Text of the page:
I knew I had to be on the street, up close at eye level for "La Procesión del Silencio", or the Procession of Silence. It is a yearly grand march winding through the center of Oaxaca. Various churches are represented with somber marchers and holy icons.
So I left Amy and our friends on the rooftop patio of the restaurant where we had a late lunch and walked a few blocks to the front of Temple Santo Domingo, in centro Oaxaca de Juarez, close to where the solemn parade was about to begin. Amy and the others stayed behind and waited for the marchers to wind their way in front of the restaurant, where they would have a bird´s eye view.
Streets were roped off. Onlookers, mostly locals of all ages with some tourists thrown in, lined each side. The parade began solemnly moving forward; every 100 feet stopping to pause. Facilitators were with each group of marchers, acting as guides. Press photographers were allowed in the street. The atmospheric reverence was more pronounced by pervasive silence in wrapt devotion. “The mystery is further heightened by the metered beat of a drummer, candlelight, shawl draped women, hooded men, the eerie sound of crosses dragging on the cobbled streets, and illumination of a full moon.” Oaxacaculture.com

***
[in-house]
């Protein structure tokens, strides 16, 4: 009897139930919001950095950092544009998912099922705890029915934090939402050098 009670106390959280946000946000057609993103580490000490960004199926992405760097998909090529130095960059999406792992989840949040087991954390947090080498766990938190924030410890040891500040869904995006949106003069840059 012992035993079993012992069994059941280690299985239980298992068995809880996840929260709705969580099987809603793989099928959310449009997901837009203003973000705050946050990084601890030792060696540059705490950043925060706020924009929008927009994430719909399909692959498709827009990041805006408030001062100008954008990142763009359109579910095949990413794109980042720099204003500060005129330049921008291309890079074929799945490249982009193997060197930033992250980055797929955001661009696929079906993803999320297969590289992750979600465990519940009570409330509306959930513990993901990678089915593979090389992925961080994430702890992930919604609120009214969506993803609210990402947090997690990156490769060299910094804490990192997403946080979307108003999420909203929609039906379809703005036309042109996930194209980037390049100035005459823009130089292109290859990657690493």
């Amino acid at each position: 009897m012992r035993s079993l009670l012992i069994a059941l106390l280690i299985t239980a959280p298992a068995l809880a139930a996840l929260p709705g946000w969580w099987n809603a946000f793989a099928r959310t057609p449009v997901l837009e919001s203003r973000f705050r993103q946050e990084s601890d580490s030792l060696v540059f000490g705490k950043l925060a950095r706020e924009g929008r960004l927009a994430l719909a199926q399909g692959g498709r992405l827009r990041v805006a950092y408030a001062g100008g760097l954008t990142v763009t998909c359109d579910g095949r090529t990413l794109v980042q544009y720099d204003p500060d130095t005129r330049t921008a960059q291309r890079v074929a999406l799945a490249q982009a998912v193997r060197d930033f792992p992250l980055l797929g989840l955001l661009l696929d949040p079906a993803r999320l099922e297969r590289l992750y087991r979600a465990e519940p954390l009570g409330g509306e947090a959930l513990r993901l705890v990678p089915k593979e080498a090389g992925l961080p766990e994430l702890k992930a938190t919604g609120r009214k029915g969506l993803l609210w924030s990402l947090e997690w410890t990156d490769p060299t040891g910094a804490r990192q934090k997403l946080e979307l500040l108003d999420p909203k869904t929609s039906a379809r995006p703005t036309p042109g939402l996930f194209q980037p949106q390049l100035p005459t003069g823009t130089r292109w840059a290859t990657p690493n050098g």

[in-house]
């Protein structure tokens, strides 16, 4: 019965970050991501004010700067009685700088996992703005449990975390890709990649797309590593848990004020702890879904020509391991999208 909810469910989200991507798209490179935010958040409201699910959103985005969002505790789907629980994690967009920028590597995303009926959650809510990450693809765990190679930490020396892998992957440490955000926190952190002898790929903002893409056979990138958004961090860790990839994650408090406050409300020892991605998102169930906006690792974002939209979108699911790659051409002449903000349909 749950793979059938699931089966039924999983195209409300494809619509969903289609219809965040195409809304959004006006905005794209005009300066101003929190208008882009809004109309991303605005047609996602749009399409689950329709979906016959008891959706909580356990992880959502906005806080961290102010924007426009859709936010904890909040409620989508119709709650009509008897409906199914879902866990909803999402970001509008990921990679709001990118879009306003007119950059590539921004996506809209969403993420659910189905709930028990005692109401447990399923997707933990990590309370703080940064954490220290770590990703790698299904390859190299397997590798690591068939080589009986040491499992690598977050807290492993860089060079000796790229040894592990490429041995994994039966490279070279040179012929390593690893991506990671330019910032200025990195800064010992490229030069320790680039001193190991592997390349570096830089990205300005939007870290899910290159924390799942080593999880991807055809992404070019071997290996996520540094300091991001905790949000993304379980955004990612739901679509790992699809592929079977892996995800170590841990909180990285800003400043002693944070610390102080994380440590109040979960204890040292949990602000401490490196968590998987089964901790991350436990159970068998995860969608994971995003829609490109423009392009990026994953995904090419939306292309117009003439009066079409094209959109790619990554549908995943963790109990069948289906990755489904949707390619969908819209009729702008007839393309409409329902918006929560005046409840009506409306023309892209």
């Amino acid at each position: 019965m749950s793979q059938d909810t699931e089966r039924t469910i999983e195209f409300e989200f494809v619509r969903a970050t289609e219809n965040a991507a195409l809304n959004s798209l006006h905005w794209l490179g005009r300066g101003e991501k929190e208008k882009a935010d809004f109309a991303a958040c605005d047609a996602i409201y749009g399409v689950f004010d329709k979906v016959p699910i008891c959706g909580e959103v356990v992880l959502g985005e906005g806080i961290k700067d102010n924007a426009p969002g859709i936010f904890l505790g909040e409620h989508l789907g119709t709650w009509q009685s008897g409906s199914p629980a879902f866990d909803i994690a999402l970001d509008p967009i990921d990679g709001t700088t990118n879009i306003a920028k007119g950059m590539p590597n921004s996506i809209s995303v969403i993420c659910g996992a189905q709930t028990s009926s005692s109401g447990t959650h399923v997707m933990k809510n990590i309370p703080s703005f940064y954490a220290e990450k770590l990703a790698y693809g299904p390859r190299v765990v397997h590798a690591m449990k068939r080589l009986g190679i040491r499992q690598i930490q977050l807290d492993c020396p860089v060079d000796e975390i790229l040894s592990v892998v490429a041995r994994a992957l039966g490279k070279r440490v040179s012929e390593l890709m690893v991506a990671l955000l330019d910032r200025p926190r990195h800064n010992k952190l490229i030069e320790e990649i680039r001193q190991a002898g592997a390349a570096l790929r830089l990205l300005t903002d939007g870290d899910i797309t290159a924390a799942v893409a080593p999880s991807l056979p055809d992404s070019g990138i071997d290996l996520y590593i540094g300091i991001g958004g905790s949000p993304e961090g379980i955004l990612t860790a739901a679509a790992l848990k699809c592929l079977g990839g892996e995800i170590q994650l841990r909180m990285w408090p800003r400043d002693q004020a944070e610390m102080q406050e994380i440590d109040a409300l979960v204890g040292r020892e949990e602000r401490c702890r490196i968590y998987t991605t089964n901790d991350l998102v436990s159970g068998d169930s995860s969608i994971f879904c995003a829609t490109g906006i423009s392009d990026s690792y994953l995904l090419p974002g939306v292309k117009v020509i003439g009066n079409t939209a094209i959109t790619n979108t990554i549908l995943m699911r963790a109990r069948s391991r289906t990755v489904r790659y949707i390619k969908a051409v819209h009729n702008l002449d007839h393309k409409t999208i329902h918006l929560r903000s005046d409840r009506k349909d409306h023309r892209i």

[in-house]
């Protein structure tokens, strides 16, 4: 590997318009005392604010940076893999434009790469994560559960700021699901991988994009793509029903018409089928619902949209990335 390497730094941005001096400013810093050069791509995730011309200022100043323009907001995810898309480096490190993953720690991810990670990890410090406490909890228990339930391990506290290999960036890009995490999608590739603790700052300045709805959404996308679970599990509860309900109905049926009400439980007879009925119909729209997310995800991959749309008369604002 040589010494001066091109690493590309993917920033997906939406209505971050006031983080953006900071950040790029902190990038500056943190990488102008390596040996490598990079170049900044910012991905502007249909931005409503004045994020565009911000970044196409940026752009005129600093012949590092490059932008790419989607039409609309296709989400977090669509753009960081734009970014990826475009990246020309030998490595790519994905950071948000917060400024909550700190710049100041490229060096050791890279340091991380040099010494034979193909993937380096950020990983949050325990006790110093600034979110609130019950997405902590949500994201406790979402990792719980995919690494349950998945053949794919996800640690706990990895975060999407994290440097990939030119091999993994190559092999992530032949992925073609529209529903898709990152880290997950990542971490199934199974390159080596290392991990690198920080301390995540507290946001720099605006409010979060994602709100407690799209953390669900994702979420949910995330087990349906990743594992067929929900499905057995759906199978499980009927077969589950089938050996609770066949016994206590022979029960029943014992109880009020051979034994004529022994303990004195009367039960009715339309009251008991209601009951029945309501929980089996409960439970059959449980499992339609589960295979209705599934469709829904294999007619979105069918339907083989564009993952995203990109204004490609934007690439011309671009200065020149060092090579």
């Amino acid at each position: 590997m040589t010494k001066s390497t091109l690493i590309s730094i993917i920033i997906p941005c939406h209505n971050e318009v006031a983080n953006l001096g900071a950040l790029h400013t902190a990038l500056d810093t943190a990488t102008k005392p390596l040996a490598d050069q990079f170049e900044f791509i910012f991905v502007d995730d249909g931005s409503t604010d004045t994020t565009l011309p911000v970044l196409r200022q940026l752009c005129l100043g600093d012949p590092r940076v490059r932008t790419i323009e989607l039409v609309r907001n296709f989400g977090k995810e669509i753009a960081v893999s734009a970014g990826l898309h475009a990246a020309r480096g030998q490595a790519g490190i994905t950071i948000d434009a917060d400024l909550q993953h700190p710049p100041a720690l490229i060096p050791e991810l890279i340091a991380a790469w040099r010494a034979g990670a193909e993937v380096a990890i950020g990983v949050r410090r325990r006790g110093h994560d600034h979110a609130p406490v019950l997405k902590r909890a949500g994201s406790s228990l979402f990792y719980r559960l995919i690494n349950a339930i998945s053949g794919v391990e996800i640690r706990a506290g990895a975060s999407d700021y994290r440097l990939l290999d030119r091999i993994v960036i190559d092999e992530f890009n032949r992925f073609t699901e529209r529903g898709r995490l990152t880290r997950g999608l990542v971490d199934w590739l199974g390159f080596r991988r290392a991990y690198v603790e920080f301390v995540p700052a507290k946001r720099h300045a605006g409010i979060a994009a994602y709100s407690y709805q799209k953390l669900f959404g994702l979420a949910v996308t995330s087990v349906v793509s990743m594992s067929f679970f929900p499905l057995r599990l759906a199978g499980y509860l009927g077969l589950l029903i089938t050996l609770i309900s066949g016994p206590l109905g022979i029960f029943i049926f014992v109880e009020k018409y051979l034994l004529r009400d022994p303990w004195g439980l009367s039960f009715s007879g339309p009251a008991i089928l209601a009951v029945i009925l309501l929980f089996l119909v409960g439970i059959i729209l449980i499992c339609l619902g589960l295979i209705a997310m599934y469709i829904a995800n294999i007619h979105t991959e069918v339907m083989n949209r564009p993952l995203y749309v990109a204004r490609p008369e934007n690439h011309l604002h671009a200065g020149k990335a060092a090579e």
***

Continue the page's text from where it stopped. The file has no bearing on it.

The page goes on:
I had a good vantage point for taking pictures, and when the procession was near its end, I raced forward to the front, taking pictures again. By the time it reached the restaurant, I was up on the roof with Amy.
I did not grow up with religion, and only became “religious” by choice at the age of 19 when I joined the Bahaí Faith. Amy attended Catholic grade school, and can tell who is who when it comes to martyrs and saints in the Catholic faith.
"Bahá’u’lláh says that religion must be conducive to love and unity. If it proves to be the source of hatred and enmity, its absence is preferable; for the will and law of God is love, and love is the bond between human hearts. Religion is the light of the world. If it is made the cause of darkness through human misunderstanding and ignorance, it would be better to do without it."
‘Abdu’l-Bahá, The Promulgation of Universal Peace, p. 287